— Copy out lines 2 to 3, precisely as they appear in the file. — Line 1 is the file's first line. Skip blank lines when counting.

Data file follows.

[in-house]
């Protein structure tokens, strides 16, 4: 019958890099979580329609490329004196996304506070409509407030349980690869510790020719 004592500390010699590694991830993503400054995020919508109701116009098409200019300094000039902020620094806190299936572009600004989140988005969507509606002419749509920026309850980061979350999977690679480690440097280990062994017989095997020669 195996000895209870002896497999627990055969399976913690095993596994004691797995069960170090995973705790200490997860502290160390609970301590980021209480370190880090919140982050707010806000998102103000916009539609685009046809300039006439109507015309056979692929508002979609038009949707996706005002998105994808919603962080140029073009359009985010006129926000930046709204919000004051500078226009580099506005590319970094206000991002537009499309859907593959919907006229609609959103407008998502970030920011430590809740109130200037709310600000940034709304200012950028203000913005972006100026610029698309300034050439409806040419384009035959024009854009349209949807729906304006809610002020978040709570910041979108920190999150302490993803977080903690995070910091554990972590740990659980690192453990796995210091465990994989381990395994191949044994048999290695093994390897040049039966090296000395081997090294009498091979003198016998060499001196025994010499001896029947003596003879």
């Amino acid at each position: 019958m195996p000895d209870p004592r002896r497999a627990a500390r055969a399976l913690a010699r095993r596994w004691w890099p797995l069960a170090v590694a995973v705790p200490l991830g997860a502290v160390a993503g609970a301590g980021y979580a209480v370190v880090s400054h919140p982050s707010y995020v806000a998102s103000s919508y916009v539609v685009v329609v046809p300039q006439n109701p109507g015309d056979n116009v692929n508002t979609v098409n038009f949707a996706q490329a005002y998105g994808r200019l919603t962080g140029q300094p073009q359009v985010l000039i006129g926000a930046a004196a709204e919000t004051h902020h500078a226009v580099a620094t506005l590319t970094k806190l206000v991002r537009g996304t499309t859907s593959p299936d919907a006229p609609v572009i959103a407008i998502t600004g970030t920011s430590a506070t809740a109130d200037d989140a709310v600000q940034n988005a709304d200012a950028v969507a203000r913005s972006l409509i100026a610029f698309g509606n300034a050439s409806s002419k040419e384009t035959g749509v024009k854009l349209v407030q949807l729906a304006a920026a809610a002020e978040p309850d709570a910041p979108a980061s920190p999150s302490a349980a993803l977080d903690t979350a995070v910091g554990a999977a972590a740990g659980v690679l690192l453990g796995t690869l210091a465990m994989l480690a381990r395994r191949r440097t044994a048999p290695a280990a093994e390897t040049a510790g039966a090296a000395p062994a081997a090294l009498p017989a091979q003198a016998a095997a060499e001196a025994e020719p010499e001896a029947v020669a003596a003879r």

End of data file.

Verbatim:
């Protein structure tokens, strides 16, 4: 019958890099979580329609490329004196996304506070409509407030349980690869510790020719 004592500390010699590694991830993503400054995020919508109701116009098409200019300094000039902020620094806190299936572009600004989140988005969507509606002419749509920026309850980061979350999977690679480690440097280990062994017989095997020669 195996000895209870002896497999627990055969399976913690095993596994004691797995069960170090995973705790200490997860502290160390609970301590980021209480370190880090919140982050707010806000998102103000916009539609685009046809300039006439109507015309056979692929508002979609038009949707996706005002998105994808919603962080140029073009359009985010006129926000930046709204919000004051500078226009580099506005590319970094206000991002537009499309859907593959919907006229609609959103407008998502970030920011430590809740109130200037709310600000940034709304200012950028203000913005972006100026610029698309300034050439409806040419384009035959024009854009349209949807729906304006809610002020978040709570910041979108920190999150302490993803977080903690995070910091554990972590740990659980690192453990796995210091465990994989381990395994191949044994048999290695093994390897040049039966090296000395081997090294009498091979003198016998060499001196025994010499001896029947003596003879």
């Amino acid at each position: 019958m195996p000895d209870p004592r002896r497999a627990a500390r055969a399976l913690a010699r095993r596994w004691w890099p797995l069960a170090v590694a995973v705790p200490l991830g997860a502290v160390a993503g609970a301590g980021y979580a209480v370190v880090s400054h919140p982050s707010y995020v806000a998102s103000s919508y916009v539609v685009v329609v046809p300039q006439n109701p109507g015309d056979n116009v692929n508002t979609v098409n038009f949707a996706q490329a005002y998105g994808r200019l919603t962080g140029q300094p073009q359009v985010l000039i006129g926000a930046a004196a709204e919000t004051h902020h500078a226009v580099a620094t506005l590319t970094k806190l206000v991002r537009g996304t499309t859907s593959p299936d919907a006229p609609v572009i959103a407008i998502t600004g970030t920011s430590a506070t809740a109130d200037d989140a709310v600000q940034n988005a709304d200012a950028v969507a203000r913005s972006l409509i100026a610029f698309g509606n300034a050439s409806s002419k040419e384009t035959g749509v024009k854009l349209v407030q949807l729906a304006a920026a809610a002020e978040p309850d709570a910041p979108a980061s920190p999150s302490a349980a993803l977080d903690t979350a995070v910091g554990a999977a972590a740990g659980v690679l690192l453990g796995t690869l210091a465990m994989l480690a381990r395994r191949r440097t044994a048999p290695a280990a093994e390897t040049a510790g039966a090296a000395p062994a081997a090294l009498p017989a091979q003198a016998a095997a060499e001196a025994e020719p010499e001896a029947v020669a003596a003879r």